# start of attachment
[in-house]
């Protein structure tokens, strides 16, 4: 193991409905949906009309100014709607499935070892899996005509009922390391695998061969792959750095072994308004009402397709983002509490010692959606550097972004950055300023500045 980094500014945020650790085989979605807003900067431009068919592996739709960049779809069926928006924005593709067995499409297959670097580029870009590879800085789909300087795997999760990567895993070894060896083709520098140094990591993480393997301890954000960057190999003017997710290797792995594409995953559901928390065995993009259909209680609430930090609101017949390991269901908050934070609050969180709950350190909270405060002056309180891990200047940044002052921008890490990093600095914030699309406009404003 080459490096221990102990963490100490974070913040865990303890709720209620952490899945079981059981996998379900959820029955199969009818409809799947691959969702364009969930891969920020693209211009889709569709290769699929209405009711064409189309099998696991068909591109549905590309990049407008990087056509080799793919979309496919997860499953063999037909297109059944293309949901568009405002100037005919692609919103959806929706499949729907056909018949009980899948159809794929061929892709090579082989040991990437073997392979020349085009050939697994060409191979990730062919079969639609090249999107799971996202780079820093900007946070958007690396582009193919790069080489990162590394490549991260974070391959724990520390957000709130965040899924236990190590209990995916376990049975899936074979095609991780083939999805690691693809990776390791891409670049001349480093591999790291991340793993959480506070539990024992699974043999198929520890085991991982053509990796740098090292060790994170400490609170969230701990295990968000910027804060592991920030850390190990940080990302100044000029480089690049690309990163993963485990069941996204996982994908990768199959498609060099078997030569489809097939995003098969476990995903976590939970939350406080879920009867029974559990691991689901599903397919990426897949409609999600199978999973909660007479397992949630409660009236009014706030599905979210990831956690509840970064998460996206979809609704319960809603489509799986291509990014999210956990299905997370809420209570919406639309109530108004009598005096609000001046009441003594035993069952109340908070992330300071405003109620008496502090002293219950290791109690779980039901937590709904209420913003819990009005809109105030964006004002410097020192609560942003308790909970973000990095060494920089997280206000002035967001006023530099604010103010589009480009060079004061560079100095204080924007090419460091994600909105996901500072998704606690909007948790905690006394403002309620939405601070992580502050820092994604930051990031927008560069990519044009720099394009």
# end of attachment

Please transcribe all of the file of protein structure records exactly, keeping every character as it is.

[in-house]
């Protein structure tokens, strides 16, 4: 193991409905949906009309100014709607499935070892899996005509009922390391695998061969792959750095072994308004009402397709983002509490010692959606550097972004950055300023500045 980094500014945020650790085989979605807003900067431009068919592996739709960049779809069926928006924005593709067995499409297959670097580029870009590879800085789909300087795997999760990567895993070894060896083709520098140094990591993480393997301890954000960057190999003017997710290797792995594409995953559901928390065995993009259909209680609430930090609101017949390991269901908050934070609050969180709950350190909270405060002056309180891990200047940044002052921008890490990093600095914030699309406009404003 080459490096221990102990963490100490974070913040865990303890709720209620952490899945079981059981996998379900959820029955199969009818409809799947691959969702364009969930891969920020693209211009889709569709290769699929209405009711064409189309099998696991068909591109549905590309990049407008990087056509080799793919979309496919997860499953063999037909297109059944293309949901568009405002100037005919692609919103959806929706499949729907056909018949009980899948159809794929061929892709090579082989040991990437073997392979020349085009050939697994060409191979990730062919079969639609090249999107799971996202780079820093900007946070958007690396582009193919790069080489990162590394490549991260974070391959724990520390957000709130965040899924236990190590209990995916376990049975899936074979095609991780083939999805690691693809990776390791891409670049001349480093591999790291991340793993959480506070539990024992699974043999198929520890085991991982053509990796740098090292060790994170400490609170969230701990295990968000910027804060592991920030850390190990940080990302100044000029480089690049690309990163993963485990069941996204996982994908990768199959498609060099078997030569489809097939995003098969476990995903976590939970939350406080879920009867029974559990691991689901599903397919990426897949409609999600199978999973909660007479397992949630409660009236009014706030599905979210990831956690509840970064998460996206979809609704319960809603489509799986291509990014999210956990299905997370809420209570919406639309109530108004009598005096609000001046009441003594035993069952109340908070992330300071405003109620008496502090002293219950290791109690779980039901937590709904209420913003819990009005809109105030964006004002410097020192609560942003308790909970973000990095060494920089997280206000002035967001006023530099604010103010589009480009060079004061560079100095204080924007090419460091994600909105996901500072998704606690909007948790905690006394403002309620939405601070992580502050820092994604930051990031927008560069990519044009720099394009």